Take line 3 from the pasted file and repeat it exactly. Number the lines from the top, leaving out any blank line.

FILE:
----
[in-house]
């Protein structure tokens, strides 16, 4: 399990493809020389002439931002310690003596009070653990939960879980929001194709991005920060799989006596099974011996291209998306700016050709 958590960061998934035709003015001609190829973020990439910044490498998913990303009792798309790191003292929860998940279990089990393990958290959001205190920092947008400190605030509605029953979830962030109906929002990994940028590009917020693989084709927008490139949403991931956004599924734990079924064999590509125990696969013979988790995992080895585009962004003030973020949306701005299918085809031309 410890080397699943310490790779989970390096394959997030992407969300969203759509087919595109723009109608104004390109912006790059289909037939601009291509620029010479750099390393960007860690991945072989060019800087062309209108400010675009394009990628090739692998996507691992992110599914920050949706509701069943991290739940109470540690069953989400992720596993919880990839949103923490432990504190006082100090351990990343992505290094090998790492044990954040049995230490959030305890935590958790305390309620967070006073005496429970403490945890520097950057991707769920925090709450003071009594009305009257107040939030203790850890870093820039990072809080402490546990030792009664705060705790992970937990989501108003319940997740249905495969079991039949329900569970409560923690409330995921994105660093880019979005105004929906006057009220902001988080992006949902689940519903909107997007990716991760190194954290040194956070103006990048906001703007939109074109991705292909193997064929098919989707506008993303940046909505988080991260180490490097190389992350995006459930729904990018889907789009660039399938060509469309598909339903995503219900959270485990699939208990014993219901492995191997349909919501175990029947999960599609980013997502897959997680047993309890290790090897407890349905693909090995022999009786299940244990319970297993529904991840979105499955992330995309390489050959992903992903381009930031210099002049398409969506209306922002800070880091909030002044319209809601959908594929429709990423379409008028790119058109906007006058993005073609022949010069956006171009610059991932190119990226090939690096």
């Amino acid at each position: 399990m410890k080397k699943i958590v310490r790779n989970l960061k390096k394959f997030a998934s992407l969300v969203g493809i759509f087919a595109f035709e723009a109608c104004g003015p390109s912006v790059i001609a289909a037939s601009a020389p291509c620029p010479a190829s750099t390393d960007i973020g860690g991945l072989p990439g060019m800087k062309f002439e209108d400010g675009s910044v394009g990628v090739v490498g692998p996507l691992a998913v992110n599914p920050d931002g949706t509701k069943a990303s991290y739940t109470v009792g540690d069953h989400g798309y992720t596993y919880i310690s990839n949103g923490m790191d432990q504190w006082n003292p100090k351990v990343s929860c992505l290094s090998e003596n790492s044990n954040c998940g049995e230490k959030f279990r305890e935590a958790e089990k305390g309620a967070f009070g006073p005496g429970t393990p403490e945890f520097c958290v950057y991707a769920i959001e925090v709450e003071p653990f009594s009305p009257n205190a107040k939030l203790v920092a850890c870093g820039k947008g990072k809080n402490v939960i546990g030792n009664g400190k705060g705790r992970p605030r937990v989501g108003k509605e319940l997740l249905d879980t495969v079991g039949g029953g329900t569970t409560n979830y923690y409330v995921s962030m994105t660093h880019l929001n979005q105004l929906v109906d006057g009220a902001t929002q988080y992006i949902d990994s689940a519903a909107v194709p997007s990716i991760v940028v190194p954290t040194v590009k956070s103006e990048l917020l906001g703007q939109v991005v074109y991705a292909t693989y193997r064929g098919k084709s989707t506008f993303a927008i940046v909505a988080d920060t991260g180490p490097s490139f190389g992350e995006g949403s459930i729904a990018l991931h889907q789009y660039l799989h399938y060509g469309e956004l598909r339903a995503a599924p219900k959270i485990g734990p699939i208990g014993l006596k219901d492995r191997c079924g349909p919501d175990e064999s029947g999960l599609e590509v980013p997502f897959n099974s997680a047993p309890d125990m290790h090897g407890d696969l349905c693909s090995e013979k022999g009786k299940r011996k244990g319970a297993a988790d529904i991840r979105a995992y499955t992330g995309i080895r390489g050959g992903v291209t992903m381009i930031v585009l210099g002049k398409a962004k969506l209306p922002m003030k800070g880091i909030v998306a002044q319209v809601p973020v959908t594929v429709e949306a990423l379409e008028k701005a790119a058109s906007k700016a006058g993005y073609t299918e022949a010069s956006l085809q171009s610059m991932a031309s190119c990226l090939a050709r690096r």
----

């Amino acid at each position: 399990m410890k080397k699943i958590v310490r790779n989970l960061k390096k394959f997030a998934s992407l969300v969203g493809i759509f087919a595109f035709e723009a109608c104004g003015p390109s912006v790059i001609a289909a037939s601009a020389p291509c620029p010479a190829s750099t390393d960007i973020g860690g991945l072989p990439g060019m800087k062309f002439e209108d400010g675009s910044v394009g990628v090739v490498g692998p996507l691992a998913v992110n599914p920050d931002g949706t509701k069943a990303s991290y739940t109470v009792g540690d069953h989400g798309y992720t596993y919880i310690s990839n949103g923490m790191d432990q504190w006082n003292p100090k351990v990343s929860c992505l290094s090998e003596n790492s044990n954040c998940g049995e230490k959030f279990r305890e935590a958790e089990k305390g309620a967070f009070g006073p005496g429970t393990p403490e945890f520097c958290v950057y991707a769920i959001e925090v709450e003071p653990f009594s009305p009257n205190a107040k939030l203790v920092a850890c870093g820039k947008g990072k809080n402490v939960i546990g030792n009664g400190k705060g705790r992970p605030r937990v989501g108003k509605e319940l997740l249905d879980t495969v079991g039949g029953g329900t569970t409560n979830y923690y409330v995921s962030m994105t660093h880019l929001n979005q105004l929906v109906d006057g009220a902001t929002q988080y992006i949902d990994s689940a519903a909107v194709p997007s990716i991760v940028v190194p954290t040194v590009k956070s103006e990048l917020l906001g703007q939109v991005v074109y991705a292909t693989y193997r064929g098919k084709s989707t506008f993303a927008i940046v909505a988080d920060t991260g180490p490097s490139f190389g992350e995006g949403s459930i729904a990018l991931h889907q789009y660039l799989h399938y060509g469309e956004l598909r339903a995503a599924p219900k959270i485990g734990p699939i208990g014993l006596k219901d492995r191997c079924g349909p919501d175990e064999s029947g999960l599609e590509v980013p997502f897959n099974s997680a047993p309890d125990m290790h090897g407890d696969l349905c693909s090995e013979k022999g009786k299940r011996k244990g319970a297993a988790d529904i991840r979105a995992y499955t992330g995309i080895r390489g050959g992903v291209t992903m381009i930031v585009l210099g002049k398409a962004k969506l209306p922002m003030k800070g880091i909030v998306a002044q319209v809601p973020v959908t594929v429709e949306a990423l379409e008028k701005a790119a058109s906007k700016a006058g993005y073609t299918e022949a010069s956006l085809q171009s610059m991932a031309s190119c990226l090939a050709r690096r």